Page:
Listen With Others

Are you sitting comfortably? Then we’ll begin

Flappy by Shark

Posted by shirleycurran on 23 Oct 2020

It is always a pleasure to see Shark’s name at the head of a crossword. We know the clues will really challenge us but also that there will be a stunning endgame. The last half of the preamble tells us that, but first, we have to solve those tough clues.
Of course I hunt for the alcohol though I know this one-time Listener Ascot Gold Cup winner (as half of the Rood team) has to remain in the Listener Setters’ Elite Oenophiles. I’m halfway down the down clues with no solutions leaping out at me before I get to ‘Stacked barrels in wet – it’s pelted (7)’. No half measures for Shark, (and who would have thought that bbl was an abbreviation for barrels!) This is a typical Shark clue – there’s that touch of smutty humour as his ‘wet’ is PEED and we get PEBBLED when we put all those barrels in (no wonder there was some peeing) but we have to hunt in Chambers to confirm that ‘pelted’ can be a synonym for ‘pebbled’ (to stone or pelt, the Big Red Book tells me) so with all those barrels, Cheers, Shark.
We fumble through the clues for  long time, trying to see what the words that we putatively extract might have in common but then we have our first penny-drop-moment. They all have an odd number of letters – there’s not much else we can see in common for ‘batsman’, sparkling’, ‘serious’, ‘scrapping’ and so on. The obvious letter to extract is the middle one and doing that gives us a curious series of words and partial words. However, it also delights us when we realize that the words we are leaving are also real words (brilliant, Shark – that’s masterly!) Second p.d.m. We have RUMEN around SKIPPER, KINGSHOOD around MONARCH, BIBLE around PEACOCK and MAW around HEATH. We have no trouble recognising those butterflies (we had them as flutter-byes in a recent Spoonerising Listener not long ago, didn’t we, and in Eclogues EV just a week ago?), but we have to check the stomachs and are delighted to find that the four stomachs of a ruminant appear in order here. So we are ‘Flappy’ because we have ‘butterflies in the stomach’. That was fun but it was in the clues and Shark, of course, has something in the grid too – we have already guessed what those curves we are going to draw will represent, but we get a double surprise when ADMIRAL, PAPILIO, VANESSA and BRIMSTONE go into a second set of stomachs, PAUNCH, BONNET, FARDEL and READ, and my amazement knows no bounds when I learn from Chambers that this is another set of names, in order, for the ruminants’ four stomachs. We have the final pleasure of linking letters that match into two ‘curves’ (and of course, spelling ‘CARDINAL’), adding the oval FLY bit of her stomach and a pair of antennae. A bit of Googling adds icing to the cake (or colour to the butterflies or something): the 3rd of October is National Buttertfly Day in the USA. A wonderful creation. This will be one of my all-time favourites. Thank you, Shark.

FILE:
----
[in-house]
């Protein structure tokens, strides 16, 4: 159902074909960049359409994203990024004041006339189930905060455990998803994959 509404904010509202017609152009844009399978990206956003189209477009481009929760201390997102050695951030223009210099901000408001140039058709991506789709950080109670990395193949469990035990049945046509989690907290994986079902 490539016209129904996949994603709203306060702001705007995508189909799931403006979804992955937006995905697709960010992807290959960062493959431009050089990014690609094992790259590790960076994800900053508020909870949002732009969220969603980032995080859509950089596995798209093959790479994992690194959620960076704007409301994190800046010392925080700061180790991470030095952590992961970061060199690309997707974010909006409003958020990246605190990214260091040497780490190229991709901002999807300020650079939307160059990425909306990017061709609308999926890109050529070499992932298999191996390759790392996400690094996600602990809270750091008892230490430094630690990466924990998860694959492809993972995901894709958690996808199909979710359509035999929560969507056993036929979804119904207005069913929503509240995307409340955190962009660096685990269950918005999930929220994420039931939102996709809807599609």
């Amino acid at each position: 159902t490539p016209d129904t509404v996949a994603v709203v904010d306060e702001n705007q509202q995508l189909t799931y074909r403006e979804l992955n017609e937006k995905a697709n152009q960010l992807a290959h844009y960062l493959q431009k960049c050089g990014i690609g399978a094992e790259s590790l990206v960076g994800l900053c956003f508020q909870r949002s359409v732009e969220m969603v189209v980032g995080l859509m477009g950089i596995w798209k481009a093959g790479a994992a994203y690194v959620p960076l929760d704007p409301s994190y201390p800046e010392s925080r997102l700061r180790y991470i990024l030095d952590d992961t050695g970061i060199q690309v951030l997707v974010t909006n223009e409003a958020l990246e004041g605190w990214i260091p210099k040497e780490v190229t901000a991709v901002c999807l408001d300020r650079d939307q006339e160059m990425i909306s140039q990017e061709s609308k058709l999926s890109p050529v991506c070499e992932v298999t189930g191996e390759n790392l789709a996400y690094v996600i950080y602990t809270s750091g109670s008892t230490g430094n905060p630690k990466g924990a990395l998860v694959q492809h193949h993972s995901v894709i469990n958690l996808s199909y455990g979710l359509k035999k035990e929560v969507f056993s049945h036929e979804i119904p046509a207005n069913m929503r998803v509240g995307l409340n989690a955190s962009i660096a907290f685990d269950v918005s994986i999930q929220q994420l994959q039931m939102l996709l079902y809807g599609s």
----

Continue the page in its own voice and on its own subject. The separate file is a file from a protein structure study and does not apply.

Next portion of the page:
One Response to “Flappy by Shark”

  1. Brock said

    An appropriately beautiful masterpiece, I thought. I’m hoping that the record #BigButterflyCount among barred cryptics this autumn will inspire some more people to watch butterflies in their gardens and local open spaces next year.

Leave a Reply

Fill in your details below or click an icon to log in: Logo

You are commenting using your account. Log Out /  Change )

Facebook photo

You are commenting using your Facebook account. Log Out /  Change )

Connecting to %s

This site uses Akismet to reduce spam. Learn how your comment data is processed.

%d bloggers like this: